The carriage of cargo in passenger compartments
has opened up thoughts of permanent change moving forward.
It is no secret that cargo in passenger
compartments, as an every day event brings into play a great deal of ingenuity
to support the safe and efficient operation of this practice.
The question is raised whether the industry will see a return to combi
aircraft, not an unreasonable proposition, given the urgent need to put
grounded passenger aircraft to use.
Creating combi models of today's mainstream
aircraft such as B777, B787 and A350 XWB would clearly take enormous amount
of time and money, and also be non- reversible.
But Bob Rogers,Vice President and Treasurer
ULD Care has been kicking the cans around for years and right now thinks
that there are actually a couple of “combi lite” options that
could be well worth considering.
“Providing a low cost, safe, main
deck solution that would avoid complex and expensive aircraft modifications,
while enabling the use of container type loading to reduce manpower and
turnaround times, could be just around the corner,” Bob enthuses.
Main Deck Systems
“Back in the 1970’s/ 80’s,”
Bob declared, “a number of B747 /DC10 operators utilized a system
whereby a lightweight non-powered cargo loading/restraint system could
be laid onto the floor of the rearmost compartment of the aircraft and
secured to the seat tracks,” Bob told FT from his base
in Hong Kong.
“The system was removable (maybe half
a day to remove or install) and enabled the use of special cargo containers
that typically had dimension of 38 ins wide (to fit through the pax door
) by 64” high by either 61.5 or 125” long.
“Best of all the change over to cargo
required no significant modification to the airframe,” Bob assured.
“We recall that a number of airlines
used these systems, Alitalia and Philippine Airlines, Lufthansa and Aer
Lingus are four (also KL used this system on DC 10s).
“The systems were manufactured by
Transequip (now owned by Telair) and Brooks and Perkins,” Bob recalled.
“Although,” Bob declared, “these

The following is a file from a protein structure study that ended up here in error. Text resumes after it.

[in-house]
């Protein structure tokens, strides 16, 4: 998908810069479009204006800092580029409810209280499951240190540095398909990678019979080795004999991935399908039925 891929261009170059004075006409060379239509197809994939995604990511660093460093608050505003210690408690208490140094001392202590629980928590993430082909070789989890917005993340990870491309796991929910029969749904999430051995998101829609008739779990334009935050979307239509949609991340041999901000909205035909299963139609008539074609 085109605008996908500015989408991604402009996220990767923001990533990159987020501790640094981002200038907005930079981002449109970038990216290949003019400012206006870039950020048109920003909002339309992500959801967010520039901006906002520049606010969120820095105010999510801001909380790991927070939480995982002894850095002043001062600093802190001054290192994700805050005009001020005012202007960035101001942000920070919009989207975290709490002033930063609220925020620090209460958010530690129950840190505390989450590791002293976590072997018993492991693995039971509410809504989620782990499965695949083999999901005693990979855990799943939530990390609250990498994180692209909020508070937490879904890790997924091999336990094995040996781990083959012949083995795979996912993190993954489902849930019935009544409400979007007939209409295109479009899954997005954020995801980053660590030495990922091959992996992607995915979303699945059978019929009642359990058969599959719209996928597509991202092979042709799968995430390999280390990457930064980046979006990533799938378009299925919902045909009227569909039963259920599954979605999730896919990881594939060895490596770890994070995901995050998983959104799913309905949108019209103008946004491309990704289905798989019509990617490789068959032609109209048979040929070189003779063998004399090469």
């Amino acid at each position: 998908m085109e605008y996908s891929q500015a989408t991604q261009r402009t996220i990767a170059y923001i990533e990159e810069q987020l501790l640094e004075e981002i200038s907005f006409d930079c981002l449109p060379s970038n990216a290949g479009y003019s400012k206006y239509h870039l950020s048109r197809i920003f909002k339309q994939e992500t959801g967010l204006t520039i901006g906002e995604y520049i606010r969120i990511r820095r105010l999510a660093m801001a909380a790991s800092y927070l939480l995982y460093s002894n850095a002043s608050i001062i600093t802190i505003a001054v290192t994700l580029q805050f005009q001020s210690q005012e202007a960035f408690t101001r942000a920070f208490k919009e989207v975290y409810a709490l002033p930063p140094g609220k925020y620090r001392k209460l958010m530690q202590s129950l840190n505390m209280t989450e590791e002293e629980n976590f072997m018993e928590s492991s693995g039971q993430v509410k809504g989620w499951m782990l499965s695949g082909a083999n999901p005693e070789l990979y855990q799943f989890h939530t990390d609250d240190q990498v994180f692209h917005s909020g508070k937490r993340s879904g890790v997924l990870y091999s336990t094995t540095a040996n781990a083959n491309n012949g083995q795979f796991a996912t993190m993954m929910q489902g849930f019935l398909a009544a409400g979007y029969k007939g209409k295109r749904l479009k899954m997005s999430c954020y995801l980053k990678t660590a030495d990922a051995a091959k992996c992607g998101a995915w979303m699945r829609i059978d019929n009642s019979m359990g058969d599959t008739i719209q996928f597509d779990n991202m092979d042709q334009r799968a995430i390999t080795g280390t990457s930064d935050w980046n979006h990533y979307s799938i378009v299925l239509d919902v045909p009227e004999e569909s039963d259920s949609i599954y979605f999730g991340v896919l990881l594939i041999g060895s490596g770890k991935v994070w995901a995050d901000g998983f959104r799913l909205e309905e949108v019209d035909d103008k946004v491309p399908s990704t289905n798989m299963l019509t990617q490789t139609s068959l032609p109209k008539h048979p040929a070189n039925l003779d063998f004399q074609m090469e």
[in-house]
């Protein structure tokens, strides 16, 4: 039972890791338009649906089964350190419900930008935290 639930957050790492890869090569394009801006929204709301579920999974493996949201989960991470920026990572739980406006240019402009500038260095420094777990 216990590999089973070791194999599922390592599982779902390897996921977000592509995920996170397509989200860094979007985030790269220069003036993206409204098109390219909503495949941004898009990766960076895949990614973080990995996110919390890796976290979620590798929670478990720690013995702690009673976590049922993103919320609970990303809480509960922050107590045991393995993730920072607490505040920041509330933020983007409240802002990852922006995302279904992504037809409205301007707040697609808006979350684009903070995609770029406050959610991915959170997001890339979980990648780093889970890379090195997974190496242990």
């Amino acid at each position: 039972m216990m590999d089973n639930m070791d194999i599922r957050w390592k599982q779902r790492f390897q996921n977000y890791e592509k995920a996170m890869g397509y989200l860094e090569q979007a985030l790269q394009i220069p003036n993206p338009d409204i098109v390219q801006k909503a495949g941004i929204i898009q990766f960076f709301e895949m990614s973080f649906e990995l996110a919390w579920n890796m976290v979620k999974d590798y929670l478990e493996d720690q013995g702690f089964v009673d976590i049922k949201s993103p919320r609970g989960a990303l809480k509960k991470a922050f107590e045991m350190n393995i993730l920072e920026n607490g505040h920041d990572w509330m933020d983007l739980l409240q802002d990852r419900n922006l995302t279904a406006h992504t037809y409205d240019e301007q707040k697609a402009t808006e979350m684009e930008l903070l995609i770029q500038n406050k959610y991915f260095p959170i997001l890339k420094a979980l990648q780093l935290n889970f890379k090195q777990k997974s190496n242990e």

systems were designed for older model aircraft, today in an adaptive reuse
scheme to start with the principles, we imagine will be the same.
“In the earlier combi operations described
here, containers had a max gross weight of about 800 lbs, presumably to
be capable of handling a 9G load as there was no 9G barrier net, and had
to be loaded with doors facing aft.
“The containers were loaded using
either a main deck loader or a modified catering truck and the cargo loading
system provided a ball mat right up the door sill, so the containers could
be easily moved into position.
“Under the passenger-combi scheme
of yesteryear there was some kind of aisle allowing passenger access to
the rear toilets and lightweight removeable vertical panels to close off
the cargo holding area,” Bob Rogers said.
“This is a proven concept, used by
a number of airlines years ago but long since forgotten. But here we are
in 2020 in a brave new world thinking it would seem very feasible to dust
off this concept, adapt it to today’s aircraft and put it into service
within a realistic time and cost.”
Express Adaptive System
“An alternative to the conventional
cargo loading system used for placing ULD into aircraft was utilized by
Airborne Express some years ago, initially on narrow bodied aircraft and
then finally on B767F
“That system dispensed with a wide
cargo door and instead used narrow ULD that could pass through the standard
“In this system the ULDs were fitted
with casters (somewhat similar to a galley cart) and the aircraft floor
was equipped with a series of tracks and locks into which the ULD were
rolled and then locked in place.
“While this concept was applied by
Airborne Express to full freighters there would be no technical reason
why it could not be applied to a particular zone of a passenger aircraft.”
Around Comes Around
“Both these methods, long since consigned
to history, could actually be very applicable in today’s situation,
avoiding the expense and time involved to create a true combi, while enabling
the efficiency of unitized cargo loading and handling,” Bob Rogers
Cargo Webinar Tuesday May 5
IATA Cargo is conducting a webinar on May
5th (10:00 EST,16:00 CEST) that will focus on transport of cargo on aircraft
configured for the carriage of passengers.
More click here.